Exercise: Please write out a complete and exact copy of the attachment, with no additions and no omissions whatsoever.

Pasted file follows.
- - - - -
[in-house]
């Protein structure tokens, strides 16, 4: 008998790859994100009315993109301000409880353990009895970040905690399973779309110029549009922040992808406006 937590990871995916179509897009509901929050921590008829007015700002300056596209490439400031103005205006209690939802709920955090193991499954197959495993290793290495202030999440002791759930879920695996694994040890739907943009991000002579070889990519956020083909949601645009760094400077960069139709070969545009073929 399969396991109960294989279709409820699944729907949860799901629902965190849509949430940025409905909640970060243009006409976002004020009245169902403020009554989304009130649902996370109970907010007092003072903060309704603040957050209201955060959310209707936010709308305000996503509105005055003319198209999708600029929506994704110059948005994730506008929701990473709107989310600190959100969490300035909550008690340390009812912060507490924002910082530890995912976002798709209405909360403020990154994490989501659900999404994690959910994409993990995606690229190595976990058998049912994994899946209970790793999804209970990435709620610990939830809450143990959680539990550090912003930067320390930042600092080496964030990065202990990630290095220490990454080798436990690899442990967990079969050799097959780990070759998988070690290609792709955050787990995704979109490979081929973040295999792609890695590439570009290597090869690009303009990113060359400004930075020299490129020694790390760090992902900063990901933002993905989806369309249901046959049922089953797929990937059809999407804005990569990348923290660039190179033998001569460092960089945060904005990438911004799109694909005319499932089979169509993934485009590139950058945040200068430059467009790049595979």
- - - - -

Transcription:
[in-house]
């Protein structure tokens, strides 16, 4: 008998790859994100009315993109301000409880353990009895970040905690399973779309110029549009922040992808406006 937590990871995916179509897009509901929050921590008829007015700002300056596209490439400031103005205006209690939802709920955090193991499954197959495993290793290495202030999440002791759930879920695996694994040890739907943009991000002579070889990519956020083909949601645009760094400077960069139709070969545009073929 399969396991109960294989279709409820699944729907949860799901629902965190849509949430940025409905909640970060243009006409976002004020009245169902403020009554989304009130649902996370109970907010007092003072903060309704603040957050209201955060959310209707936010709308305000996503509105005055003319198209999708600029929506994704110059948005994730506008929701990473709107989310600190959100969490300035909550008690340390009812912060507490924002910082530890995912976002798709209405909360403020990154994490989501659900999404994690959910994409993990995606690229190595976990058998049912994994899946209970790793999804209970990435709620610990939830809450143990959680539990550090912003930067320390930042600092080496964030990065202990990630290095220490990454080798436990690899442990967990079969050799097959780990070759998988070690290609792709955050787990995704979109490979081929973040295999792609890695590439570009290597090869690009303009990113060359400004930075020299490129020694790390760090992902900063990901933002993905989806369309249901046959049922089953797929990937059809999407804005990569990348923290660039190179033998001569460092960089945060904005990438911004799109694909005319499932089979169509993934485009590139950058945040200068430059467009790049595979």